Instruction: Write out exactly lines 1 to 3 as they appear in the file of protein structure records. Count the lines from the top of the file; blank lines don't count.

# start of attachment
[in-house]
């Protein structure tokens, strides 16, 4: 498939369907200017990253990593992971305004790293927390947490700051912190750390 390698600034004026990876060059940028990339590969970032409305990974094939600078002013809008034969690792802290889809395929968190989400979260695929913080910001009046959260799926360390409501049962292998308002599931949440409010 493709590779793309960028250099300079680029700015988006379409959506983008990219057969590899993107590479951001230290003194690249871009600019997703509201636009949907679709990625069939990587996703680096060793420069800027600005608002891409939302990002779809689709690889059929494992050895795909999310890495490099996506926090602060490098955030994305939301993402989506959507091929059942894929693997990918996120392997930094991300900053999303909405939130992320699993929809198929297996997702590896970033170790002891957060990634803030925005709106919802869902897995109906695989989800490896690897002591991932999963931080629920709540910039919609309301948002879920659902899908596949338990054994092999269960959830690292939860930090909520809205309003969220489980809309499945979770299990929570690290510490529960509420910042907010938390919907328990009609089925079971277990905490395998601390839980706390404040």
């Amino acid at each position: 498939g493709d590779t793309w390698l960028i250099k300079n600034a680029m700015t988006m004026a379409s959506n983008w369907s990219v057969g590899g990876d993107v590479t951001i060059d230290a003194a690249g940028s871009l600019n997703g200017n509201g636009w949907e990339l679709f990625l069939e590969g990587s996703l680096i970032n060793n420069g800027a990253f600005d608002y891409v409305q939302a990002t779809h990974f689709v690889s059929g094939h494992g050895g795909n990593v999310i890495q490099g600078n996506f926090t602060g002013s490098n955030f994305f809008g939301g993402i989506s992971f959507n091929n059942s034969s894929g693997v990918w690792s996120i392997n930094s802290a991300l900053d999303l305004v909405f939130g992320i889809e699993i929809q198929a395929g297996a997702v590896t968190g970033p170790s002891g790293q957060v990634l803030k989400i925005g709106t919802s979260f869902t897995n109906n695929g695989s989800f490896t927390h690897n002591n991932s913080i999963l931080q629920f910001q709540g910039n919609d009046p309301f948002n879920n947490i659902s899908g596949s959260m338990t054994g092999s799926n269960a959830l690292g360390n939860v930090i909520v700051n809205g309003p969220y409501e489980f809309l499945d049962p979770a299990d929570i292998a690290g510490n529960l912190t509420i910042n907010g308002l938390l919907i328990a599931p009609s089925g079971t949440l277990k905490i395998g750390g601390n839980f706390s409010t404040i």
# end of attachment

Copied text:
[in-house]
């Protein structure tokens, strides 16, 4: 498939369907200017990253990593992971305004790293927390947490700051912190750390 390698600034004026990876060059940028990339590969970032409305990974094939600078002013809008034969690792802290889809395929968190989400979260695929913080910001009046959260799926360390409501049962292998308002599931949440409010 493709590779793309960028250099300079680029700015988006379409959506983008990219057969590899993107590479951001230290003194690249871009600019997703509201636009949907679709990625069939990587996703680096060793420069800027600005608002891409939302990002779809689709690889059929494992050895795909999310890495490099996506926090602060490098955030994305939301993402989506959507091929059942894929693997990918996120392997930094991300900053999303909405939130992320699993929809198929297996997702590896970033170790002891957060990634803030925005709106919802869902897995109906695989989800490896690897002591991932999963931080629920709540910039919609309301948002879920659902899908596949338990054994092999269960959830690292939860930090909520809205309003969220489980809309499945979770299990929570690290510490529960509420910042907010938390919907328990009609089925079971277990905490395998601390839980706390404040």
């Amino acid at each position: 498939g493709d590779t793309w390698l960028i250099k300079n600034a680029m700015t988006m004026a379409s959506n983008w369907s990219v057969g590899g990876d993107v590479t951001i060059d230290a003194a690249g940028s871009l600019n997703g200017n509201g636009w949907e990339l679709f990625l069939e590969g990587s996703l680096i970032n060793n420069g800027a990253f600005d608002y891409v409305q939302a990002t779809h990974f689709v690889s059929g094939h494992g050895g795909n990593v999310i890495q490099g600078n996506f926090t602060g002013s490098n955030f994305f809008g939301g993402i989506s992971f959507n091929n059942s034969s894929g693997v990918w690792s996120i392997n930094s802290a991300l900053d999303l305004v909405f939130g992320i889809e699993i929809q198929a395929g297996a997702v590896t968190g970033p170790s002891g790293q957060v990634l803030k989400i925005g709106t919802s979260f869902t897995n109906n695929g695989s989800f490896t927390h690897n002591n991932s913080i999963l931080q629920f910001q709540g910039n919609d009046p309301f948002n879920n947490i659902s899908g596949s959260m338990t054994g092999s799926n269960a959830l690292g360390n939860v930090i909520v700051n809205g309003p969220y409501e489980f809309l499945d049962p979770a299990d929570i292998a690290g510490n529960l912190t509420i910042n907010g308002l938390l919907i328990a599931p009609s089925g079971t949440l277990k905490i395998g750390g601390n839980f706390s409010t404040i």